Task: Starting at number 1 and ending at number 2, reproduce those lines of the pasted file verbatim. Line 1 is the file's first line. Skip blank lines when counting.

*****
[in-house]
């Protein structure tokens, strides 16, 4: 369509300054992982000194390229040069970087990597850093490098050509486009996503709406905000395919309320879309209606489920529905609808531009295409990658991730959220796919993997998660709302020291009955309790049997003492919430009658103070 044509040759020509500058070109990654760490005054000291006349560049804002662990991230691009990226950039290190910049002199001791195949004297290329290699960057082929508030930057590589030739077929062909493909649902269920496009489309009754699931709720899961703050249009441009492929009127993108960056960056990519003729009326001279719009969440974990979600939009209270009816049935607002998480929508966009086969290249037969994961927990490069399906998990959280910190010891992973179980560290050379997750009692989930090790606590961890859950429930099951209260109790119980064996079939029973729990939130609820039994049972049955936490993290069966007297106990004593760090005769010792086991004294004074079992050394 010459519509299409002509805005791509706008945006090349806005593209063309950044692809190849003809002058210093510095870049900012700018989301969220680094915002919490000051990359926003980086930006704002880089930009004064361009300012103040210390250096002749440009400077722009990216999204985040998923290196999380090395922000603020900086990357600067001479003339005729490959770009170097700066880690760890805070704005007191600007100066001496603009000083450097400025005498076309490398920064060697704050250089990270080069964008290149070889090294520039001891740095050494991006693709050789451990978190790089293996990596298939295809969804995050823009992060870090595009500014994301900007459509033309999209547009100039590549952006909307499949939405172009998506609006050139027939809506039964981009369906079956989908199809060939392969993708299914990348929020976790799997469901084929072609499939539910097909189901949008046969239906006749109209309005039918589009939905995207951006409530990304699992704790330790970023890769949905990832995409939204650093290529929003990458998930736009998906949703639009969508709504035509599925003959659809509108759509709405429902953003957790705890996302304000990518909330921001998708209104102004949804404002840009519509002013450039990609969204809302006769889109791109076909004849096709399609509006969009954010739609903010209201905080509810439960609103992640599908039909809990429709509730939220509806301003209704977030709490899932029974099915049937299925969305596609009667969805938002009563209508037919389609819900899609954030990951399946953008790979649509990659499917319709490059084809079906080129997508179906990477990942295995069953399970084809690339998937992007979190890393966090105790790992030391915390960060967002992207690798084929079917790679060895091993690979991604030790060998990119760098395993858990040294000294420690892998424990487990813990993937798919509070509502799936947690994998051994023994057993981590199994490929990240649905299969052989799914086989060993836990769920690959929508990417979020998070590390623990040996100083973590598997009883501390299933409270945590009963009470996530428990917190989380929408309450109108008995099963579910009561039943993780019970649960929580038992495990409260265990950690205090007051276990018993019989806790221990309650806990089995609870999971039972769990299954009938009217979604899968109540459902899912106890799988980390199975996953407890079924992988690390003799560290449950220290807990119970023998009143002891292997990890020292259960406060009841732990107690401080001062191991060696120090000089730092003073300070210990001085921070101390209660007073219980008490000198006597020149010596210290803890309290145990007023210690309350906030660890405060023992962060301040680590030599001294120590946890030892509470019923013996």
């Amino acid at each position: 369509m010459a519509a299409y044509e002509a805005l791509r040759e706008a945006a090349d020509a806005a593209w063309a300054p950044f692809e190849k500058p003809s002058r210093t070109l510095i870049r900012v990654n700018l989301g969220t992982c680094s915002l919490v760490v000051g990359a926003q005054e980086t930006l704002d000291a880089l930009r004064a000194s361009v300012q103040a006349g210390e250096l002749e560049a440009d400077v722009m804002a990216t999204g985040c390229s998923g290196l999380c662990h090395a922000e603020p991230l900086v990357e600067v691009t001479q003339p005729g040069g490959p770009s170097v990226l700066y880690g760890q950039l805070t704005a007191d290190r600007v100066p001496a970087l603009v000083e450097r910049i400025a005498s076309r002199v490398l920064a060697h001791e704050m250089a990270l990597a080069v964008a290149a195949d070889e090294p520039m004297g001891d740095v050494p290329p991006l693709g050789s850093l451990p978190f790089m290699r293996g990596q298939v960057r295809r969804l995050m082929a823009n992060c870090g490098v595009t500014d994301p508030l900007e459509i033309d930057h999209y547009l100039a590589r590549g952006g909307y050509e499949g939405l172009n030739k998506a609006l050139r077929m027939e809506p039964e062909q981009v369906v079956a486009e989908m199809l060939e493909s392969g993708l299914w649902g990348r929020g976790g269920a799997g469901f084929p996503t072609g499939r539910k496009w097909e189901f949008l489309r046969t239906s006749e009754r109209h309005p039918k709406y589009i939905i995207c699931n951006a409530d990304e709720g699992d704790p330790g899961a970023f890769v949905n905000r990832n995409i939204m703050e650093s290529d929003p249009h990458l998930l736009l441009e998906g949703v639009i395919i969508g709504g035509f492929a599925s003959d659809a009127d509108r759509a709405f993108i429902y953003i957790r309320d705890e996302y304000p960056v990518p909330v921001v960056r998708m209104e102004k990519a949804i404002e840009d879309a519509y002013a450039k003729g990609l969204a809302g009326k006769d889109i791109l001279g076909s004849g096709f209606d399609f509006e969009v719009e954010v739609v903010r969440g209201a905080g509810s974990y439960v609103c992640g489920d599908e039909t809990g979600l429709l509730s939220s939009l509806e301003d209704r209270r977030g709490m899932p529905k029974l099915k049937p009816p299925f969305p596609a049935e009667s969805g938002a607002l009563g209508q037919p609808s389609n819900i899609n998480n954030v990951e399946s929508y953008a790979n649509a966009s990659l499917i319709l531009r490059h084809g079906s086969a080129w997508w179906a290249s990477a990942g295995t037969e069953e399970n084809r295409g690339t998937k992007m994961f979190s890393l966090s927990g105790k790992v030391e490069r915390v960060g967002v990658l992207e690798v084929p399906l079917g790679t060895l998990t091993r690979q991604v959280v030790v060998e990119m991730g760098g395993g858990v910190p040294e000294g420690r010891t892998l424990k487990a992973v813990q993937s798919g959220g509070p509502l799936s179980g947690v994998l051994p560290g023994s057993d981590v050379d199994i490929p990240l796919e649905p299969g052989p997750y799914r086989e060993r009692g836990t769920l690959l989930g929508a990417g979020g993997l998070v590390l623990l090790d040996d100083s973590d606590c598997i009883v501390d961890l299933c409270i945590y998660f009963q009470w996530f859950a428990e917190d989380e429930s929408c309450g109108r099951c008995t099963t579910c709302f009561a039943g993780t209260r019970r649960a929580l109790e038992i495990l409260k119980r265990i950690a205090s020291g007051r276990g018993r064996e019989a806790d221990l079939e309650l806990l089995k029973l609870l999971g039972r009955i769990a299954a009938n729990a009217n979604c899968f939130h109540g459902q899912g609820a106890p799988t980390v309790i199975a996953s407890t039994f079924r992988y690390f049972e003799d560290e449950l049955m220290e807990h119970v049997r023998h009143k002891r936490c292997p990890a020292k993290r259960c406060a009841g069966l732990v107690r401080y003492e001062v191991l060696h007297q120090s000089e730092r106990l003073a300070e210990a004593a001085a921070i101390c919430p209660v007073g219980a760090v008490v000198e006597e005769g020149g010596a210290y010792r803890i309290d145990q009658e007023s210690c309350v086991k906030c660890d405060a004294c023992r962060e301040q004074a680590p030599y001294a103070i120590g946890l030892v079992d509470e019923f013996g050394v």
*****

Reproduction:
[in-house]
């Protein structure tokens, strides 16, 4: 369509300054992982000194390229040069970087990597850093490098050509486009996503709406905000395919309320879309209606489920529905609808531009295409990658991730959220796919993997998660709302020291009955309790049997003492919430009658103070 044509040759020509500058070109990654760490005054000291006349560049804002662990991230691009990226950039290190910049002199001791195949004297290329290699960057082929508030930057590589030739077929062909493909649902269920496009489309009754699931709720899961703050249009441009492929009127993108960056960056990519003729009326001279719009969440974990979600939009209270009816049935607002998480929508966009086969290249037969994961927990490069399906998990959280910190010891992973179980560290050379997750009692989930090790606590961890859950429930099951209260109790119980064996079939029973729990939130609820039994049972049955936490993290069966007297106990004593760090005769010792086991004294004074079992050394 010459519509299409002509805005791509706008945006090349806005593209063309950044692809190849003809002058210093510095870049900012700018989301969220680094915002919490000051990359926003980086930006704002880089930009004064361009300012103040210390250096002749440009400077722009990216999204985040998923290196999380090395922000603020900086990357600067001479003339005729490959770009170097700066880690760890805070704005007191600007100066001496603009000083450097400025005498076309490398920064060697704050250089990270080069964008290149070889090294520039001891740095050494991006693709050789451990978190790089293996990596298939295809969804995050823009992060870090595009500014994301900007459509033309999209547009100039590549952006909307499949939405172009998506609006050139027939809506039964981009369906079956989908199809060939392969993708299914990348929020976790799997469901084929072609499939539910097909189901949008046969239906006749109209309005039918589009939905995207951006409530990304699992704790330790970023890769949905990832995409939204650093290529929003990458998930736009998906949703639009969508709504035509599925003959659809509108759509709405429902953003957790705890996302304000990518909330921001998708209104102004949804404002840009519509002013450039990609969204809302006769889109791109076909004849096709399609509006969009954010739609903010209201905080509810439960609103992640599908039909809990429709509730939220509806301003209704977030709490899932029974099915049937299925969305596609009667969805938002009563209508037919389609819900899609954030990951399946953008790979649509990659499917319709490059084809079906080129997508179906990477990942295995069953399970084809690339998937992007979190890393966090105790790992030391915390960060967002992207690798084929079917790679060895091993690979991604030790060998990119760098395993858990040294000294420690892998424990487990813990993937798919509070509502799936947690994998051994023994057993981590199994490929990240649905299969052989799914086989060993836990769920690959929508990417979020998070590390623990040996100083973590598997009883501390299933409270945590009963009470996530428990917190989380929408309450109108008995099963579910009561039943993780019970649960929580038992495990409260265990950690205090007051276990018993019989806790221990309650806990089995609870999971039972769990299954009938009217979604899968109540459902899912106890799988980390199975996953407890079924992988690390003799560290449950220290807990119970023998009143002891292997990890020292259960406060009841732990107690401080001062191991060696120090000089730092003073300070210990001085921070101390209660007073219980008490000198006597020149010596210290803890309290145990007023210690309350906030660890405060023992962060301040680590030599001294120590946890030892509470019923013996």